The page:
October 1, 1999 |
The New York Stock Exchange, in its quarterly setting of "circuit breakers" designed to avert a market meltdown, left the level of decline that would trigger a temporary trading halt in U.S. equity markets unchanged. Circuit breakers are tied to drops in the Dow Jones industrial average. The point levels for tripping them are set quarterly by using the average closing level of the Dow for the previous month, rounded to the nearest 50 points.
October 13, 1999 |
In the nation's largest-ever trademark infringement award, a Los Angeles jury Tuesday ordered pharmaceutical giant Pfizer Inc. to pay a British company $143 million for stealing the Trovan name to market its controversial antibiotic. Legal experts called the verdict "staggering," saying it raises the stakes for companies that deliberately infringe other companies' trademarks. Jurors said Pfizer, the second-largest U.S.
October 30, 2012 |
Major stock exchanges are testing their systems in preparation to reopen Wednesday after Hurricane Sandy forced trading to halt on Wall Street. The New York Stock Exchange and the Nasdaq were allowing brokerage firms to run tests on their platforms early Tuesday. If the NYSE's physical trading floor doesn't reopen Wednesday, the exchange's all-electronic platform, Arca, would operate if markets open. PHOTOS: Sandy bears down on East Coast NYSE Euronext, the exchange's operator, denied reports that flooding in Lower Manhattan had inundated its trading floor with three feet of water.
November 11, 2011 |
Viacom Inc., the owner of MTV Networks and Paramount studios, said it would transfer its stock listing to Nasdaq from the New York Stock Exchange to save on expenses. Its Class B shares will trade under ticker symbol VIAB and its Class A voting shares will trade under VIA, the company said Friday. A listing at Nasdaq, owned by Nasdaq OMX Group Inc., will be "more cost effective," Viacom said. Viacom, based in New York, reported fourth-quarter profit Thursday that exceeded analysts' estimates and added $6 billion for stock buybacks.
December 6, 1996 |
The New York Stock Exchange, under pressure from the Securities and Exchange Commission, agreed to expand by about 40% the circuit breakers that automatically halt trading when the market falls sharply. The NYSE board agreed to halt trading for a half-hour when the Dow Jones industrial average falls 350 points in one day, and for an hour when it falls 550 points. The current trigger points are 250 points and 400 points.
January 10, 2008 |
Another stock exchange merger may be brewing: NYSE Euronext Inc., parent of the New York Stock Exchange, is in talks to acquire the smaller American Stock Exchange, the Wall Street Journal reported on its website. The Amex has struggled for years to retain stock listings and trading business in "put" and "call" options on stocks. Once owned by the Nasdaq Stock Market, the Amex has been independent since 2004. Officials from NYSE Euronext declined to comment. Amex officials didn't respond to calls.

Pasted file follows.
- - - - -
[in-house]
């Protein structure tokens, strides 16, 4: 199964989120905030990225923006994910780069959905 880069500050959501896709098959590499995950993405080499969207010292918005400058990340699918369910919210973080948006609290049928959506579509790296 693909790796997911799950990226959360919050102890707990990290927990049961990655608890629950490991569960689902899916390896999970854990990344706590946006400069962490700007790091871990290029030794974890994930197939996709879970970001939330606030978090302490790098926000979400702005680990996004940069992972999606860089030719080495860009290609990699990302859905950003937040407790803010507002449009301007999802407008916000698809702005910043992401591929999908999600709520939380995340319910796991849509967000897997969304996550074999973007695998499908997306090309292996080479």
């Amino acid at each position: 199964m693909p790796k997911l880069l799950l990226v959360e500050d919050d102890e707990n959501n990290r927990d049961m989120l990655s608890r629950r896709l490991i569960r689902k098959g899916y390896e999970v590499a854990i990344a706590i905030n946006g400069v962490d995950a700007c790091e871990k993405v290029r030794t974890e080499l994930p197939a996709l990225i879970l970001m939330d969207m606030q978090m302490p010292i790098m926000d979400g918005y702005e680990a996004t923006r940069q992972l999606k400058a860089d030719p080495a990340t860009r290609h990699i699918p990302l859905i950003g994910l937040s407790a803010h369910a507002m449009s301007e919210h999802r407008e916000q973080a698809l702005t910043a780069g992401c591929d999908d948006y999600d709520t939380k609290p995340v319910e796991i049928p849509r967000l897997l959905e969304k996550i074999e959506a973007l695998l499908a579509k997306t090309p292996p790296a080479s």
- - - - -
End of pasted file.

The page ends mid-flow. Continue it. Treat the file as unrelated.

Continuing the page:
April 7, 2000 |
The New York Stock Exchange said Thursday it will make a series of sweeping changes in the way it trades stocks to keep pace with the fast-changing landscape of the securities industry. But the exchange nixed the idea of creating a centralized "book" where all buy and sell orders for U.S. stocks would be sent. The changes, detailed in a report adopted by the NYSE's board, will automate more extensively the operations of the NYSE.
May 11, 1999 |
Sue Herera and Maria Bartiromo are two of the best-known faces in financial journalism, a world once dominated by white men in suits. Both women, in recent interviews, expressed their thoughts on the stock market, the booming demand for business news and their ever-busier lives. Sue Herera, 41, grew up in Brentwood. Her father was a shoe wholesaler and her mother a homemaker.
February 4, 2006 |
The securities industry's main lobbying groups want the New York Stock Exchange to include brokerage firm executives on the board of its regulatory unit once it becomes a for-profit company. The NYSE is about to transform into a public company from a member-owned, not-for-profit institution through its purchase of Archipelago Holdings Inc., a Chicago-based electronic market.
November 24, 2005 |
The New York Stock Exchange's deal to buy electronic trading company Archipelago Holdings Inc. is fair to NYSE seat holders, according to a fresh valuation of the deal by Citigroup Inc., the exchange said Wednesday. Citigroup also said it valued the planned combination of the companies at $5.1 billion to $6.2 billion, depending on which methodology is used -- far below the more than $9-billion valuation implied by Archipelago's closing stock price Wednesday of $58.50 a share.